Pauline glowed with pride at Flora's quick thinking, and Georgina spoke for all the girls when she clapped Flora heartily on the shoulder, crying, “Jolly good show, old egg!” Flora thawed to a distant friendliness under this new warmth, and only the hot-tempered Valerie still resented the society girl. “Pauline,
ma chérie
, you know I have a
, an affection for you, as I have for all women, but I worry. I do not understand how you can be so entranced by that
princesse de neige
, that how you say, snow queen. A girl like that, I would not trust.” Even as Pauline laughed off the French girl's dramatic warning, she thought, for the first time in weeks, of the mysterious letter to Berlin.
Shortly after the superintendent's visit, orders were sent for the unit to move still closer to the front. That evening, before they were to pull out, Flora invited Pauline to join her in a visit to Emma. Pauline was only too glad for a chance to spend time with the two, but was dismayed when she arrived at the old barn to find that Flora had already saddled up the hunter and was thrusting a pair of trousers at Pauline.
“It will be too dangerous for riding once we move closer to the front. This may be your last chance,” said Flora with a bluntness born of wartime.
“But Flora,” Pauline pleaded, “I simply can't. I've tried and . . . and . . . oh, it's just too horrible to talk about!”
Flora put a comforting arm around Pauline. “But Pauline, what happened?”
“Oh, Flora! I've only ridden sidesaddle and both times it was a perfect disaster! I simply couldn't stay on the horse, much as I tried. The horse was made perfectly miserable and I looked a fool,” sniffled Pauline.
“Oh, silly Pauline,” laughed Flora, with more gaiety than Pauline had yet seen her display. “A woman like you was never meant to ride sidesaddle. Put on these trousers and get on that horse. You will ride astride, and unless I am quite mistaken, you will like it.”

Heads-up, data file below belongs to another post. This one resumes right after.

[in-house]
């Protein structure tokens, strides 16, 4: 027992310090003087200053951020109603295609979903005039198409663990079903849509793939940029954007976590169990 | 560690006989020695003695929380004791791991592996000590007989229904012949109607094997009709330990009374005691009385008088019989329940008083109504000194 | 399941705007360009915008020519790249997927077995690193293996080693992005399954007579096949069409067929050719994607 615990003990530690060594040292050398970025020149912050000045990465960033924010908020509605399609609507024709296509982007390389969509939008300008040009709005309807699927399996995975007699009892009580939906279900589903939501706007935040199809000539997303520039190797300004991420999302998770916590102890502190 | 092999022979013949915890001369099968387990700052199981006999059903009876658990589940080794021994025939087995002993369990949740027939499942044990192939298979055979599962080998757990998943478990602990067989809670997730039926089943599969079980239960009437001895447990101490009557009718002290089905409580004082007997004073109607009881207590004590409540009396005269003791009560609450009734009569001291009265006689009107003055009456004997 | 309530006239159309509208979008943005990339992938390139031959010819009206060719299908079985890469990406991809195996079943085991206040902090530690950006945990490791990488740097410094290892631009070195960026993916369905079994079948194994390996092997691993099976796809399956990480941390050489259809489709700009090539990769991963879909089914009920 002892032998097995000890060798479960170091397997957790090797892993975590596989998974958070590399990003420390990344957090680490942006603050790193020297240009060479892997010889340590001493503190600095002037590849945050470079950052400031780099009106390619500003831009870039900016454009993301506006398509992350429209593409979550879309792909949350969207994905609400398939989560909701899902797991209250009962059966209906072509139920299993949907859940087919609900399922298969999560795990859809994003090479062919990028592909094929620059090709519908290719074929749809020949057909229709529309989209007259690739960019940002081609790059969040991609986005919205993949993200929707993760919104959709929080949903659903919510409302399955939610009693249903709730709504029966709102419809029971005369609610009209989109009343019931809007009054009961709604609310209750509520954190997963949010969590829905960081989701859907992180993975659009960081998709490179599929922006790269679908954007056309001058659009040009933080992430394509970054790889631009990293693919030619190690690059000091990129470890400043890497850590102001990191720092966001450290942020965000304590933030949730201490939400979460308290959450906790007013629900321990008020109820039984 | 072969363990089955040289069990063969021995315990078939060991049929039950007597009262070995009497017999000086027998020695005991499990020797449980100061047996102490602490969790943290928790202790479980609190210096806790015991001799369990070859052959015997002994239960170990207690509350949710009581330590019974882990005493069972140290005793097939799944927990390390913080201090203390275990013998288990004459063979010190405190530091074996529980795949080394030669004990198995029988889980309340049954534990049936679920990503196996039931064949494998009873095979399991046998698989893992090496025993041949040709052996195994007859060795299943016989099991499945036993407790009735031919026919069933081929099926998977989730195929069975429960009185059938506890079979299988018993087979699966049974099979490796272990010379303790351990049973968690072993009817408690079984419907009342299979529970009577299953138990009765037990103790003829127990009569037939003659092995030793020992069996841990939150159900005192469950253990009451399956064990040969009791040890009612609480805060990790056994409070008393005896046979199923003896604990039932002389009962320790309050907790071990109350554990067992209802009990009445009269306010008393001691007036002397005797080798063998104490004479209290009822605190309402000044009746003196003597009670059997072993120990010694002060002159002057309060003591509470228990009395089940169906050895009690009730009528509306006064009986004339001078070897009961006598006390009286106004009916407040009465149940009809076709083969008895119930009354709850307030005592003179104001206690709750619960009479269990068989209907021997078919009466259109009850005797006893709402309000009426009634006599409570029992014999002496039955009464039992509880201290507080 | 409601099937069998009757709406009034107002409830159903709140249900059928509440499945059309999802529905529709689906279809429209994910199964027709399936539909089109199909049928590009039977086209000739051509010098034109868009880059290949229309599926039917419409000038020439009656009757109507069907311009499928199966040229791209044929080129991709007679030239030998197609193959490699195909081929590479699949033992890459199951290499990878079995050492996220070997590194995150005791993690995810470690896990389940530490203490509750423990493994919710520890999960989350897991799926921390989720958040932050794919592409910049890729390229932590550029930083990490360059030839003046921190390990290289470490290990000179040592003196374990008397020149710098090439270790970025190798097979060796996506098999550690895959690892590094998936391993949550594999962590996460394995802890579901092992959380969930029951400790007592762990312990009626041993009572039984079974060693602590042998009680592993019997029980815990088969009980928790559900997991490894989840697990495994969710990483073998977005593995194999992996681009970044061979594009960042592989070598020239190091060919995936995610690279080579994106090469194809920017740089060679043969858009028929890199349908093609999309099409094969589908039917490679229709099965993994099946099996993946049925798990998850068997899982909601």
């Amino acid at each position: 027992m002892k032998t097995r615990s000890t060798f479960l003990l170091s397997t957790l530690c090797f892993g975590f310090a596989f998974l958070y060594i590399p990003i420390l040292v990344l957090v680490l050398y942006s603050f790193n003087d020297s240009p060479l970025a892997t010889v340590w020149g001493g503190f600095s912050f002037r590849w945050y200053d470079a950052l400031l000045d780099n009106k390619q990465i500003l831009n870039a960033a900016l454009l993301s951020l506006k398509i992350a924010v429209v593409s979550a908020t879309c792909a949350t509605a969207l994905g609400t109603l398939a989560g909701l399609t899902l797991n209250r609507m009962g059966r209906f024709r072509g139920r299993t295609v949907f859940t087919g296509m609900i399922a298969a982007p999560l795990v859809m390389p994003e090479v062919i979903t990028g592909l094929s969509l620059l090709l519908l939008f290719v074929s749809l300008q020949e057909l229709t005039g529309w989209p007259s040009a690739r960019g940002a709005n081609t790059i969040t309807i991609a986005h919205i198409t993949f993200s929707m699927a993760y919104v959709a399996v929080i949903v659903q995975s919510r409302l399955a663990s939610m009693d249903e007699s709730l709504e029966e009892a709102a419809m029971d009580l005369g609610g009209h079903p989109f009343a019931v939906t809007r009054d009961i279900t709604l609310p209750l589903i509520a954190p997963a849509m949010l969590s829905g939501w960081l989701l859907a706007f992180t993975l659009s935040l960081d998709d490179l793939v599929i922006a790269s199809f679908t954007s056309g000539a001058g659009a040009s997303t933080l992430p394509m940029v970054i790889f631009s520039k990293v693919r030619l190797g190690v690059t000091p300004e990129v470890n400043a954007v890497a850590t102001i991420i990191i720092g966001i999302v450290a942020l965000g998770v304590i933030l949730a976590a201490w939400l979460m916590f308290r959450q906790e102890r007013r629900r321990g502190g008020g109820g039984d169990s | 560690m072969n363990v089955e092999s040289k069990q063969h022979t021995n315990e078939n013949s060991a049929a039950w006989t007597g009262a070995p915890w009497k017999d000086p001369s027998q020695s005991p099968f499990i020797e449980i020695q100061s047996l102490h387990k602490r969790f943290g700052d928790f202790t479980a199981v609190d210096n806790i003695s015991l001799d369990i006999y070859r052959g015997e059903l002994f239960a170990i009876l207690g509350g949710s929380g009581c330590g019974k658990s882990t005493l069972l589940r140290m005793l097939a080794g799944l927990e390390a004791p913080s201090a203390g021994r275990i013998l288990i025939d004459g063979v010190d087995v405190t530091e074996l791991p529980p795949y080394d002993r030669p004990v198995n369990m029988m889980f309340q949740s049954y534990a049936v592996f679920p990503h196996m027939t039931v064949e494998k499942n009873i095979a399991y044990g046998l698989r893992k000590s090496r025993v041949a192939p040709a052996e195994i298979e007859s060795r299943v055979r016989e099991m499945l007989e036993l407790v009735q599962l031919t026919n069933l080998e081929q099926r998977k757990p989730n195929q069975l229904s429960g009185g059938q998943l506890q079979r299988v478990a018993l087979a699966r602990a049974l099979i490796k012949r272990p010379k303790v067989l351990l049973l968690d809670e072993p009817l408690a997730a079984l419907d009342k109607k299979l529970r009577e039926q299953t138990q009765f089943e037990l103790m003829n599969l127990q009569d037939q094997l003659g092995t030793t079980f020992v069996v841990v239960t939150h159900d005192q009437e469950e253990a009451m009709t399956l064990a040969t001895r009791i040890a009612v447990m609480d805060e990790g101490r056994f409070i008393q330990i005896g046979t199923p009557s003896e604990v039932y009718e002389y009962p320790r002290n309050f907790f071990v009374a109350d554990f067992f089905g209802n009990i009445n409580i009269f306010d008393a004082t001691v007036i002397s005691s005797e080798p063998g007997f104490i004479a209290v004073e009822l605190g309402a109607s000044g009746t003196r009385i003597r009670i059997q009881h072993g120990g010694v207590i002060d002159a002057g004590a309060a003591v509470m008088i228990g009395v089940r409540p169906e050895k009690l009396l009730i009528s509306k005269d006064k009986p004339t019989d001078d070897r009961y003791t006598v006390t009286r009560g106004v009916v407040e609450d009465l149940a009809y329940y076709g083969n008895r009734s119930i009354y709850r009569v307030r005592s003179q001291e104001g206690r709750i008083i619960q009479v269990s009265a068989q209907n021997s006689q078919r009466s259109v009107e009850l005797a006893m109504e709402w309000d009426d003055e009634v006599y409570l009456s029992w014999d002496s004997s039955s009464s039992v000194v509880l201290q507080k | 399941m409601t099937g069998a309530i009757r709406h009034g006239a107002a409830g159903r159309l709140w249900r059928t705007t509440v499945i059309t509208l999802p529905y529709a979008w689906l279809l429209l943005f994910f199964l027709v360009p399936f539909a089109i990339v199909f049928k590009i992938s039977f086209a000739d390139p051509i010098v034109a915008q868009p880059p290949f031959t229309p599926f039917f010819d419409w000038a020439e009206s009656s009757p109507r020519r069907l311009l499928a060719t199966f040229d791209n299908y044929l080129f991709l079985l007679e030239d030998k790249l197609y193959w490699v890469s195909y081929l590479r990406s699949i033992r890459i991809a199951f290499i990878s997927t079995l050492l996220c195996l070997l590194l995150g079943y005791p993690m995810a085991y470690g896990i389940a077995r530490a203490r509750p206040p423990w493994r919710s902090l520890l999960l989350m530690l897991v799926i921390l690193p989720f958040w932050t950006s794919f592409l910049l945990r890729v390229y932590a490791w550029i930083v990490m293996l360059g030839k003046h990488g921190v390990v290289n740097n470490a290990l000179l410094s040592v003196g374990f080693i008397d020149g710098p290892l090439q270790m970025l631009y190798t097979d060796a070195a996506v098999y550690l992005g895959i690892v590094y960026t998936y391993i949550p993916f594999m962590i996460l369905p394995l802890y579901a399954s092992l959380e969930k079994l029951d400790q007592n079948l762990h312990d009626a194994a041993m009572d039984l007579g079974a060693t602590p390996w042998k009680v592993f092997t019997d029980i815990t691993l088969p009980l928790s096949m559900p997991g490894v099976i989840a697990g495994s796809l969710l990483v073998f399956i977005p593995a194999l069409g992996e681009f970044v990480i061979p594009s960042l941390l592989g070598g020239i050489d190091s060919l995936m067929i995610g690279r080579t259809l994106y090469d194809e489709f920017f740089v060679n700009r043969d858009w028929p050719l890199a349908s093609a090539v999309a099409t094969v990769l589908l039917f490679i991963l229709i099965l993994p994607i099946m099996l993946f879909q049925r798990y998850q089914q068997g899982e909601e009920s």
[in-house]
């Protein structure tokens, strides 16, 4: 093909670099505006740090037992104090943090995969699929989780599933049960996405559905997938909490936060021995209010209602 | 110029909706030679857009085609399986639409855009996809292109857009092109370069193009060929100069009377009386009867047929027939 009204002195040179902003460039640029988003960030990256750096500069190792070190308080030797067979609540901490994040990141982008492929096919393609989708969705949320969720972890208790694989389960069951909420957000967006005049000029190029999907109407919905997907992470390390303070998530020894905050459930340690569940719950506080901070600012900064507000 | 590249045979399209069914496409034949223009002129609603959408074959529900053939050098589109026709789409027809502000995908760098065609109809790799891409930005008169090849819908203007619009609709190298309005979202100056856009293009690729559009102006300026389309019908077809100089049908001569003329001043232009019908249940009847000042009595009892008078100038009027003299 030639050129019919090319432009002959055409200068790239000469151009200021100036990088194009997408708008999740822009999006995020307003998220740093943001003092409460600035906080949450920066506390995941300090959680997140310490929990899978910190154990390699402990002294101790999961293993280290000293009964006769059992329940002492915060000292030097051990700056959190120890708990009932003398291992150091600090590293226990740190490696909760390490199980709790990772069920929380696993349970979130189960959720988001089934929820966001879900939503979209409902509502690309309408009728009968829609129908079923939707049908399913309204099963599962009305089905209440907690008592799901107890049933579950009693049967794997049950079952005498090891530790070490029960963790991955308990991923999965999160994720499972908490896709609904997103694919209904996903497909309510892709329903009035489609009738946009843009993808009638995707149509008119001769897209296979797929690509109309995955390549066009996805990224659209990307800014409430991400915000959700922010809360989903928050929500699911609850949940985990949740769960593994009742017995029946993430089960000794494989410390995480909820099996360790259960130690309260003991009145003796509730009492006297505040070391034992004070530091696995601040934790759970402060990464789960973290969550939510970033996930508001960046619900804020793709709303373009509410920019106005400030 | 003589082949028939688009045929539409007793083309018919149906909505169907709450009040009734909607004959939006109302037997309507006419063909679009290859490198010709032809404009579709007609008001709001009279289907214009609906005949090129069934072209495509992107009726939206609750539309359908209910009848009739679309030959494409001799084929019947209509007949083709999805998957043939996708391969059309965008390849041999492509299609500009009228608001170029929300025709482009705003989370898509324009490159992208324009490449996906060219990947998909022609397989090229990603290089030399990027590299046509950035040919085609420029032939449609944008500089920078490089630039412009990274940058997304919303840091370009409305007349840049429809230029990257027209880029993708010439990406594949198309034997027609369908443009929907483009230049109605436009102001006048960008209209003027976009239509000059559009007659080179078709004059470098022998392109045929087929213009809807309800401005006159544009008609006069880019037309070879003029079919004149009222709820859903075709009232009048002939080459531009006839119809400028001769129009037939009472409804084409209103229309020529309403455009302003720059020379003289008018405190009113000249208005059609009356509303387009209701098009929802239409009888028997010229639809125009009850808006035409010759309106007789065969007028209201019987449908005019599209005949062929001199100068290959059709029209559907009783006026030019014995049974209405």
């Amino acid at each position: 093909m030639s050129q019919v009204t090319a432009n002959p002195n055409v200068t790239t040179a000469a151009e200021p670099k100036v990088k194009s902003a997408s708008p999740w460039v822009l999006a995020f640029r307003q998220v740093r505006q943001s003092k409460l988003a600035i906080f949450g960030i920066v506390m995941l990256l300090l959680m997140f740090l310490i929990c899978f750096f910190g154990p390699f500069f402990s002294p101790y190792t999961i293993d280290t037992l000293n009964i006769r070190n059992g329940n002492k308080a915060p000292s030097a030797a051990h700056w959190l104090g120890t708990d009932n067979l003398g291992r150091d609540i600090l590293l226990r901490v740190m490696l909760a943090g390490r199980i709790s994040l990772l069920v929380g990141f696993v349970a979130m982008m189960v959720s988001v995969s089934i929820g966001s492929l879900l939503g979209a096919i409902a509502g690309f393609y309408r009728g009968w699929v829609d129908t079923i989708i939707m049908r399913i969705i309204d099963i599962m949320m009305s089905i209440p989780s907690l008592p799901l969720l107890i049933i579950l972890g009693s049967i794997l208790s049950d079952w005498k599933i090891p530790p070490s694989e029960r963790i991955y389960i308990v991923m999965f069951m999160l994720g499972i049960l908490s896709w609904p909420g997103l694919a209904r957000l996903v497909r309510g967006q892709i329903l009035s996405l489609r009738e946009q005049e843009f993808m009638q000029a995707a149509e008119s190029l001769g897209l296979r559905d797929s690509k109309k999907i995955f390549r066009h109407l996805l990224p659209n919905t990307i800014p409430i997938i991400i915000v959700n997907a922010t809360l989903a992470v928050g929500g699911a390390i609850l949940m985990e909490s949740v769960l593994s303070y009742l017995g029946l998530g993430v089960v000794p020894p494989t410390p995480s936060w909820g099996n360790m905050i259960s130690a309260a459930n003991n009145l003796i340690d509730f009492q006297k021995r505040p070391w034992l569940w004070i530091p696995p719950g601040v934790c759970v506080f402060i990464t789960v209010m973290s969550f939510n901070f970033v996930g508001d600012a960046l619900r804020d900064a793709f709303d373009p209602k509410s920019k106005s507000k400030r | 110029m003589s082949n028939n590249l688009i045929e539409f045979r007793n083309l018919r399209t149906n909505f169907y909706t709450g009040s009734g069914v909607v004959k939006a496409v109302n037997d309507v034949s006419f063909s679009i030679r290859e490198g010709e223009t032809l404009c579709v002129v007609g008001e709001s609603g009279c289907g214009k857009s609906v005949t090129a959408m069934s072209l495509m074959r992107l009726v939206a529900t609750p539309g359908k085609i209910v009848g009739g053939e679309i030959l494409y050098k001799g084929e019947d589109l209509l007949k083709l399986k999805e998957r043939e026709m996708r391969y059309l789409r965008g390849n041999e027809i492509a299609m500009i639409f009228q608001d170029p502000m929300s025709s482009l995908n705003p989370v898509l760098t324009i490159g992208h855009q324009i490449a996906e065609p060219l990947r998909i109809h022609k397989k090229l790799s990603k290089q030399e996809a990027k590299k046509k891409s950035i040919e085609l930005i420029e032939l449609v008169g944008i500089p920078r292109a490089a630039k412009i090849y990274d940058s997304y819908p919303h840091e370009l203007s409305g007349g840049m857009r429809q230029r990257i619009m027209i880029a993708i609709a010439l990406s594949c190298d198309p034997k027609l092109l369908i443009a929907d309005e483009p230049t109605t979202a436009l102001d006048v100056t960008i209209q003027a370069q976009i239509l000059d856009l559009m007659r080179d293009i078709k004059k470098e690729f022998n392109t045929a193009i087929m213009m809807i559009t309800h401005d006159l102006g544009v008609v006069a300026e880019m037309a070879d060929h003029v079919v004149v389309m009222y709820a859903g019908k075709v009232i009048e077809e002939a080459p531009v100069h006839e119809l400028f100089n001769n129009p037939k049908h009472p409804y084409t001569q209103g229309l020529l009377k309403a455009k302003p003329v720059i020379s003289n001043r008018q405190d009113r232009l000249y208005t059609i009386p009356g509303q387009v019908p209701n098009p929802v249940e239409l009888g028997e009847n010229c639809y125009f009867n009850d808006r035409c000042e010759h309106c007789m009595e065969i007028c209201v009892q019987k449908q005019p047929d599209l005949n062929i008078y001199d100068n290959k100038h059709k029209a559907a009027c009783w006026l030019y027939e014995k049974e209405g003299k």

Pauline was doubtful, but determined to try this thing, if for no other reason than to preserve her newfound closeness with Flora, a closeness Pauline had been yearning for, almost since first they had met. Once Pauline, now jauntily attired in the trousers, had mounted the waiting animal, she knew of an instant that Flora's judgment had been sound. Pauline had never been the problem, nor had the horse been at fault. It was only convention, convention and custom and tradition, all the things so highly prized by those who made up society and formed its judgments, that had kept Pauline from riding, that which was so natural an occupation for a woman such as she.
As Pauline rode, she felt a surge of power and excitement, discovering for herself at last that feeling which drew those such as Flora and Miss Barnard to the saddle. “Is it to be a horse,” Pauline pondered, “rather than a woman, who is to be the key to my discovery of myself as a woman?” Yet Pauline could not forget that it was none other than a woman who had led her to this horse, and that woman was Flora. And then the ride was over, Emma was cooled and groomed and bedded, and there were only Pauline and Flora.
“I have never seen one take to the saddle so naturally as you,” Flora said.
Pauline blushed at the compliment, but Flora was not yet done. In an awed tone she added, “Why, Pauline, nearly all of the girls in the unit are experienced horsewomen, yet I would wager that none has a better seat than you.”
Pauline marveled that the intimacy she had longed for from Flora was now at hand. If only she had dared to mount Emma from the first! Pauline silently cursed society, for its unnatural restraints on the relationship between woman and horse.